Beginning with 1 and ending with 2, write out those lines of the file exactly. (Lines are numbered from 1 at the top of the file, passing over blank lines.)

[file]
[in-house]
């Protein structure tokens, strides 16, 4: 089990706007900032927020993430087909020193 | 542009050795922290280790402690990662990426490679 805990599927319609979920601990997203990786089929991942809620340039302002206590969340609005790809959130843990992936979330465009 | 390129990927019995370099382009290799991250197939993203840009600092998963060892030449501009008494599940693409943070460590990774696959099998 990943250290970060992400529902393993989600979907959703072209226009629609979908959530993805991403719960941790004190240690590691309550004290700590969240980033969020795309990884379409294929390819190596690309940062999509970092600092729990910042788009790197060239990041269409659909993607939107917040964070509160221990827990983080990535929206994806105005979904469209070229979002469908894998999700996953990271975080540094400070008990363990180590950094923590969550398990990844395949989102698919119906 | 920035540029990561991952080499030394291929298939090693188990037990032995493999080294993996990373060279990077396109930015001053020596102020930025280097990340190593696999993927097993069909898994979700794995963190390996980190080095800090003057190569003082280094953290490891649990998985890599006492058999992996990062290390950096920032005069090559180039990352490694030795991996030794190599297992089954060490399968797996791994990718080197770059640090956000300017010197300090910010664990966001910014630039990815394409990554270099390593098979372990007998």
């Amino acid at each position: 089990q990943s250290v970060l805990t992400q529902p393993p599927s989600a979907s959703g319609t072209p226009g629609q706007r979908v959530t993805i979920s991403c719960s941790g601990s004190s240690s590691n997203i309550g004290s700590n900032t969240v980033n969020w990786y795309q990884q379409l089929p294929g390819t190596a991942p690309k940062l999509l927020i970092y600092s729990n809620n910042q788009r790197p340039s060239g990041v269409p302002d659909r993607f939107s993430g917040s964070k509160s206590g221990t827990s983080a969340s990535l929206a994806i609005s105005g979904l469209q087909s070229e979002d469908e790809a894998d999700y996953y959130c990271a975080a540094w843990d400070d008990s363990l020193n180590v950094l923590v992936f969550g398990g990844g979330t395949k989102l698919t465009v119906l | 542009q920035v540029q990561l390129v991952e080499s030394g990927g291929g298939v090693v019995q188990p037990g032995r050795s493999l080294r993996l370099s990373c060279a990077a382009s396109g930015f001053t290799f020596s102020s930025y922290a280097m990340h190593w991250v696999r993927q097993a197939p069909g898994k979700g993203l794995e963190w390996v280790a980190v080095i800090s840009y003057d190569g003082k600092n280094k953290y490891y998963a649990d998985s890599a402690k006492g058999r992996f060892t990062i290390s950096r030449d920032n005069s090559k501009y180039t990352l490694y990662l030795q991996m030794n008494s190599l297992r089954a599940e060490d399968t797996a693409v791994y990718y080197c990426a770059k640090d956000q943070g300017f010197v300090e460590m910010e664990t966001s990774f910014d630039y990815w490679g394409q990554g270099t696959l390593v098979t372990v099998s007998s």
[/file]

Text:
[in-house]
């Protein structure tokens, strides 16, 4: 089990706007900032927020993430087909020193 | 542009050795922290280790402690990662990426490679 805990599927319609979920601990997203990786089929991942809620340039302002206590969340609005790809959130843990992936979330465009 | 390129990927019995370099382009290799991250197939993203840009600092998963060892030449501009008494599940693409943070460590990774696959099998 990943250290970060992400529902393993989600979907959703072209226009629609979908959530993805991403719960941790004190240690590691309550004290700590969240980033969020795309990884379409294929390819190596690309940062999509970092600092729990910042788009790197060239990041269409659909993607939107917040964070509160221990827990983080990535929206994806105005979904469209070229979002469908894998999700996953990271975080540094400070008990363990180590950094923590969550398990990844395949989102698919119906 | 920035540029990561991952080499030394291929298939090693188990037990032995493999080294993996990373060279990077396109930015001053020596102020930025280097990340190593696999993927097993069909898994979700794995963190390996980190080095800090003057190569003082280094953290490891649990998985890599006492058999992996990062290390950096920032005069090559180039990352490694030795991996030794190599297992089954060490399968797996791994990718080197770059640090956000300017010197300090910010664990966001910014630039990815394409990554270099390593098979372990007998």